-- Trafficjam (firstname.lastname@example.org), February 12, 1999.
Siemans is correct. We just had it happen. 5:00PM. Computer glitch. Definitely a phase problem. Traffic jam and shall I say incivility? News interviews tended toward Y2k speculation and perhaps an issue requiring deeper investigation. Interesting that "glitch" is quickly being associated with Y2k. The Sleeper awakes. LR
-- LR (email@example.com), February 13, 1999.
So YOU are the one tearing up the roads! Pleased to meetcha :)
Seriously, thanks for the info from a fellow Hoosier.
-- Mercy (they'realways"fixing"@US31.com), February 13, 1999.
Another one that flashed by my screen is the solar powered freeway "help" boxes. California has tons of 'em, and apparently they aren't compliant either.
Now where did I see that?
-- Diane J. Squire (firstname.lastname@example.org), February 13, 1999.
From what I've seen people usually look at the traffic light problem as a silly inconvience. It seems to get lumped in with the y2k fear of elevators and planes falling out of the sky.
A week or two ago in a Chicago Suburb the timing of traffic lights was malfunctioning in an intersection. There was a horrible accident involving a vanload of people with multiple injuries and at least one death. I'm not saying this problem was y2k related. I am saying that if lights malfunction (even a few) it could be more than an incovenience.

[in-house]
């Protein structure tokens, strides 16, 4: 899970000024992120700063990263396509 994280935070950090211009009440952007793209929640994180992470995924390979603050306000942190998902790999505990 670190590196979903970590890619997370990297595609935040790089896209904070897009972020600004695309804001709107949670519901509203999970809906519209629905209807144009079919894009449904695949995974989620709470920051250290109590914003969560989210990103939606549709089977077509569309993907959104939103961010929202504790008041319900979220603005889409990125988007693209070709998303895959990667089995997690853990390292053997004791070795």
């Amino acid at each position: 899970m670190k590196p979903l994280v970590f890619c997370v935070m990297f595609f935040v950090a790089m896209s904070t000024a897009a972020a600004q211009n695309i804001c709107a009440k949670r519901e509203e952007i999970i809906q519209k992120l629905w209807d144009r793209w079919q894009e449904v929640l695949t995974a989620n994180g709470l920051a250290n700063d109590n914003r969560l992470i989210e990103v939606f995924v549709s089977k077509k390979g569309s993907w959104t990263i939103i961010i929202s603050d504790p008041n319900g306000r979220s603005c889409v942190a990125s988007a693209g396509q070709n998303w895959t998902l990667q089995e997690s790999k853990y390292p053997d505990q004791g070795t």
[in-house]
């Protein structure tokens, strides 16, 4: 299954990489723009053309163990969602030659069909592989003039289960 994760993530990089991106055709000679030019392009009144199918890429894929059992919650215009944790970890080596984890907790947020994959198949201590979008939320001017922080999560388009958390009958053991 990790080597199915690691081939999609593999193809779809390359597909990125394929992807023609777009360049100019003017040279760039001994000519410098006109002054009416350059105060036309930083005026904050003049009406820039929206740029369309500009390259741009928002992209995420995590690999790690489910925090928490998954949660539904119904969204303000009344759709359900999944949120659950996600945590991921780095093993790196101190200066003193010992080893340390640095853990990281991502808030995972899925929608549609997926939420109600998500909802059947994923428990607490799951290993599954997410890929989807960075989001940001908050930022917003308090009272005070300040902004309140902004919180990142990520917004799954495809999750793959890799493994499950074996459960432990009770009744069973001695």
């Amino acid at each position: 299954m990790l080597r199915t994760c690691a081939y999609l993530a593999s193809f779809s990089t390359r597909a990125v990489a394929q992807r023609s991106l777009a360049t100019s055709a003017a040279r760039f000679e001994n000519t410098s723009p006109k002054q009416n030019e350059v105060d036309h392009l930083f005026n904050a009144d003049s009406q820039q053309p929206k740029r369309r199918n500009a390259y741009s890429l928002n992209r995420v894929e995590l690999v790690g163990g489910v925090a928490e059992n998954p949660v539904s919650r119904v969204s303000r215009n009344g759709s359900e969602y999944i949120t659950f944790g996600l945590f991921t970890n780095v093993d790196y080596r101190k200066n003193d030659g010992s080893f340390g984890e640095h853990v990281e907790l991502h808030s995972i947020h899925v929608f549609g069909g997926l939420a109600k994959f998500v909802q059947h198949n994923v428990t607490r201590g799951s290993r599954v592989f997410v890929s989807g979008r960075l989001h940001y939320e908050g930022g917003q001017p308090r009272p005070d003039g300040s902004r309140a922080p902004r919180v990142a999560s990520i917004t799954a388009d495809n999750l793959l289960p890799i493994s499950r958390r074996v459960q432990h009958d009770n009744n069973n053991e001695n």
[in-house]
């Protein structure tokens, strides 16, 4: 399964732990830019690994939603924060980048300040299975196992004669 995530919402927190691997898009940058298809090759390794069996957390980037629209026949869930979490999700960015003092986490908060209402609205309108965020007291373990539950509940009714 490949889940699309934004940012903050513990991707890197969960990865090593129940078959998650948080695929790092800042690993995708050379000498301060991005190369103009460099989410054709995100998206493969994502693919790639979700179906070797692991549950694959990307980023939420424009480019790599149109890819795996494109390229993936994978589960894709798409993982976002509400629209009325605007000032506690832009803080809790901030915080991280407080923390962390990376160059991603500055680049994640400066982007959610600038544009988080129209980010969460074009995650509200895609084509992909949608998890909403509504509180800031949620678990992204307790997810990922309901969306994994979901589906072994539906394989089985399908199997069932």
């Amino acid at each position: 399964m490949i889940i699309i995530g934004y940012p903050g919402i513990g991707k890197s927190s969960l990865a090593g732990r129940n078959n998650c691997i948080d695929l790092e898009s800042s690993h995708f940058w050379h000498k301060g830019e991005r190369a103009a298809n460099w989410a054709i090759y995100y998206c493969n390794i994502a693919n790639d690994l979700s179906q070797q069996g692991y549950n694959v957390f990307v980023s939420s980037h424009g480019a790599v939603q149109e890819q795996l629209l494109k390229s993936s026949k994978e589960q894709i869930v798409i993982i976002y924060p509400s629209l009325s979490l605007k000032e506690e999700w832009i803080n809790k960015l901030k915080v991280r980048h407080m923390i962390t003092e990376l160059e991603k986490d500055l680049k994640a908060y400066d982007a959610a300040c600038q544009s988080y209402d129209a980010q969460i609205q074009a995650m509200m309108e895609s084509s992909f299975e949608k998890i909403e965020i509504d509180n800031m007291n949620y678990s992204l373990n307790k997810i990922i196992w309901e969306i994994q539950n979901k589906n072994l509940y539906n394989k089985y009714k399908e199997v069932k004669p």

-- Deborah (email@example.com), February 13, 1999.
Thanks for pointing out that traffic light malfunctions are serious problems.
I predicted in Y2k forums last summer that Y2k-related traffic light problems could result in more deaths through auto accidents than any other Y2k problem (like engine malfunctions) with a connection to automobiles.
Here's a variation:
I predict that in the two-month span of December 1999 through January 2000, the number of deaths clearly attributable to Y2k problems leading to traffic light malfunctions will equal or exceed the number of deaths clearly attributable to Y2k problems in any other area.
This prediction is void if on December 31, 1999 or January 1, 2000 vehicular traffic is restricted (more than usual for those dates) by authorities in major urban areas, which I consider to be a high-probability possibility.
-- No Spam Please (firstname.lastname@example.org), February 13, 1999.
And then there's road rage. . .
-- Old Git (email@example.com), February 13, 1999.
Knock it off, guys! You'll wake up my insurance company! LOL
-- Brooks (firstname.lastname@example.org), February 13, 1999.